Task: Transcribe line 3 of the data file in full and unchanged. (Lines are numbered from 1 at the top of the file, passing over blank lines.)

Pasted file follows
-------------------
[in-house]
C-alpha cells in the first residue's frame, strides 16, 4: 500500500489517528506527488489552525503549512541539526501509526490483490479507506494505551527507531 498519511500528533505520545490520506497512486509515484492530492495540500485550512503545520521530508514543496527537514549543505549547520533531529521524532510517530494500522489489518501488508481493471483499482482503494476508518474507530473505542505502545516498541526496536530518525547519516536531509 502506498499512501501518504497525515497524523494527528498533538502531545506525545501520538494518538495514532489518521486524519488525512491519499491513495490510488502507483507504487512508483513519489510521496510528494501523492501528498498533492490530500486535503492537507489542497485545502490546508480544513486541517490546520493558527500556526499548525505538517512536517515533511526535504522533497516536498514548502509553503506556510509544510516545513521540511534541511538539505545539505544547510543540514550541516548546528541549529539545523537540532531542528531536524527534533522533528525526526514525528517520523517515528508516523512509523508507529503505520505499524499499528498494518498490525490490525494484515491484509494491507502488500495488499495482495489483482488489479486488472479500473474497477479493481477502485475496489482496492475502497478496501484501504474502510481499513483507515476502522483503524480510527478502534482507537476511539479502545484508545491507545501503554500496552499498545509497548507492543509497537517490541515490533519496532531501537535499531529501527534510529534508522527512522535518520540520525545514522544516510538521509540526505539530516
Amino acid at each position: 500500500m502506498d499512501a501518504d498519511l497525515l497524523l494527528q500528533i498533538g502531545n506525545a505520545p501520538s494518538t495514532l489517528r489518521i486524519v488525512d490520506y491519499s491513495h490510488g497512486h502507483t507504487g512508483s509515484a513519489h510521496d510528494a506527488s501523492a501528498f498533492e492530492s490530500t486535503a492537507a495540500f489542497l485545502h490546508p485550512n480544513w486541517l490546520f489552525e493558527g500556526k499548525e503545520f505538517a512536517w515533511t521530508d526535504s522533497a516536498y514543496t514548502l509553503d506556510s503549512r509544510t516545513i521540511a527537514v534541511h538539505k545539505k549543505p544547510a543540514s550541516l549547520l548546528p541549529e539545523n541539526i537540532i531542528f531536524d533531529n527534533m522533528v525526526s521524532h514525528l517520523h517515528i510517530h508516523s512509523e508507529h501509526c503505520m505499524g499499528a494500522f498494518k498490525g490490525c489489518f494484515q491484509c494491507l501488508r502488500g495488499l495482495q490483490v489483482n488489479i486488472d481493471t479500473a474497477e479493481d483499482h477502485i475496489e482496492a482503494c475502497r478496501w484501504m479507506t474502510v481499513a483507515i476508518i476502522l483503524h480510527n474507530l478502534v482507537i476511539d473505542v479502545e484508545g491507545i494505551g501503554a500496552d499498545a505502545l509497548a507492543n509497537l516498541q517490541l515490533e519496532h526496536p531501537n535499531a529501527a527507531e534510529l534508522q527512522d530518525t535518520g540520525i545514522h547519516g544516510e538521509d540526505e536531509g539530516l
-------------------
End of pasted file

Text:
Amino acid at each position: 500500500m502506498d499512501a501518504d498519511l497525515l497524523l494527528q500528533i498533538g502531545n506525545a505520545p501520538s494518538t495514532l489517528r489518521i486524519v488525512d490520506y491519499s491513495h490510488g497512486h502507483t507504487g512508483s509515484a513519489h510521496d510528494a506527488s501523492a501528498f498533492e492530492s490530500t486535503a492537507a495540500f489542497l485545502h490546508p485550512n480544513w486541517l490546520f489552525e493558527g500556526k499548525e503545520f505538517a512536517w515533511t521530508d526535504s522533497a516536498y514543496t514548502l509553503d506556510s503549512r509544510t516545513i521540511a527537514v534541511h538539505k545539505k549543505p544547510a543540514s550541516l549547520l548546528p541549529e539545523n541539526i537540532i531542528f531536524d533531529n527534533m522533528v525526526s521524532h514525528l517520523h517515528i510517530h508516523s512509523e508507529h501509526c503505520m505499524g499499528a494500522f498494518k498490525g490490525c489489518f494484515q491484509c494491507l501488508r502488500g495488499l495482495q490483490v489483482n488489479i486488472d481493471t479500473a474497477e479493481d483499482h477502485i475496489e482496492a482503494c475502497r478496501w484501504m479507506t474502510v481499513a483507515i476508518i476502522l483503524h480510527n474507530l478502534v482507537i476511539d473505542v479502545e484508545g491507545i494505551g501503554a500496552d499498545a505502545l509497548a507492543n509497537l516498541q517490541l515490533e519496532h526496536p531501537n535499531a529501527a527507531e534510529l534508522q527512522d530518525t535518520g540520525i545514522h547519516g544516510e538521509d540526505e536531509g539530516l